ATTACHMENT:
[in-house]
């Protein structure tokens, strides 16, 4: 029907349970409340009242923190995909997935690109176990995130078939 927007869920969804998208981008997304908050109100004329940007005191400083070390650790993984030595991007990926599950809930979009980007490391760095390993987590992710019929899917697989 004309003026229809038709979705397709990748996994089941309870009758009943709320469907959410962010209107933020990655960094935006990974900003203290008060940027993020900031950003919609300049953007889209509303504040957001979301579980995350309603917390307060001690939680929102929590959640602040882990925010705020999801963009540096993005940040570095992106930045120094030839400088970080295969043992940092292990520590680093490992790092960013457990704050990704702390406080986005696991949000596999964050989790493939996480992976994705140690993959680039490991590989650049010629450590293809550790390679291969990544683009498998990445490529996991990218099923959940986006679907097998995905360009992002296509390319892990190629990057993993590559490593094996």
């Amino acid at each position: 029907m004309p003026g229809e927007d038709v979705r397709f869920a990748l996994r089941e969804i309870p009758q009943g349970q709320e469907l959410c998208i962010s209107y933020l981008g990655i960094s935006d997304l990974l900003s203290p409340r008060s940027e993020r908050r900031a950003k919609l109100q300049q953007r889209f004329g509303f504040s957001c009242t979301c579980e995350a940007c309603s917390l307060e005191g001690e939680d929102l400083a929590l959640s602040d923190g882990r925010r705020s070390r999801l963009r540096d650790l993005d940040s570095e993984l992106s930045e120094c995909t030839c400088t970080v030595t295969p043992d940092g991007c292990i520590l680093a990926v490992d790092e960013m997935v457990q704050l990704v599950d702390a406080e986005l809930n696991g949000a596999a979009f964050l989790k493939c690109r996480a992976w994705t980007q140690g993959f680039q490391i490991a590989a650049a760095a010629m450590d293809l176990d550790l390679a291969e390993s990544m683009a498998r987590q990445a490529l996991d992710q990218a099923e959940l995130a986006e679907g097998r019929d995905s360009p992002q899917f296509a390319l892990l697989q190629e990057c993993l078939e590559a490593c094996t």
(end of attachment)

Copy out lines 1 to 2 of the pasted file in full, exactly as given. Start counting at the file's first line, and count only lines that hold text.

[in-house]
């Protein structure tokens, strides 16, 4: 029907349970409340009242923190995909997935690109176990995130078939 927007869920969804998208981008997304908050109100004329940007005191400083070390650790993984030595991007990926599950809930979009980007490391760095390993987590992710019929899917697989 004309003026229809038709979705397709990748996994089941309870009758009943709320469907959410962010209107933020990655960094935006990974900003203290008060940027993020900031950003919609300049953007889209509303504040957001979301579980995350309603917390307060001690939680929102929590959640602040882990925010705020999801963009540096993005940040570095992106930045120094030839400088970080295969043992940092292990520590680093490992790092960013457990704050990704702390406080986005696991949000596999964050989790493939996480992976994705140690993959680039490991590989650049010629450590293809550790390679291969990544683009498998990445490529996991990218099923959940986006679907097998995905360009992002296509390319892990190629990057993993590559490593094996």